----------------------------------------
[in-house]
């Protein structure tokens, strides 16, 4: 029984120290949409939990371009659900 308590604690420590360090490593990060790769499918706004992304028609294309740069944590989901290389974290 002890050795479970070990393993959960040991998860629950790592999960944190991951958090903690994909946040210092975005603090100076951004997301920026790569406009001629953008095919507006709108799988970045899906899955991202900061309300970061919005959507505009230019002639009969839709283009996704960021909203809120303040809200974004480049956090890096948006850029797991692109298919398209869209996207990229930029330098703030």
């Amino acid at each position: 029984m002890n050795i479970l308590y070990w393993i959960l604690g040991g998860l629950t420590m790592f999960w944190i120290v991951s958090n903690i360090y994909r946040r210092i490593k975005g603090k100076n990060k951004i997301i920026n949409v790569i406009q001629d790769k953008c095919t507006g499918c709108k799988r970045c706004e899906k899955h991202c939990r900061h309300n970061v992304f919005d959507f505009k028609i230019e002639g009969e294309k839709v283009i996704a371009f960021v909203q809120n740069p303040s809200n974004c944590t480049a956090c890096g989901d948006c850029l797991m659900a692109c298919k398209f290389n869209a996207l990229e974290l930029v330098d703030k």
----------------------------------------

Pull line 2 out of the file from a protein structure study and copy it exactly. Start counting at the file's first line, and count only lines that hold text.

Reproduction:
């Protein structure tokens, strides 16, 4: 029984120290949409939990371009659900 308590604690420590360090490593990060790769499918706004992304028609294309740069944590989901290389974290 002890050795479970070990393993959960040991998860629950790592999960944190991951958090903690994909946040210092975005603090100076951004997301920026790569406009001629953008095919507006709108799988970045899906899955991202900061309300970061919005959507505009230019002639009969839709283009996704960021909203809120303040809200974004480049956090890096948006850029797991692109298919398209869209996207990229930029330098703030």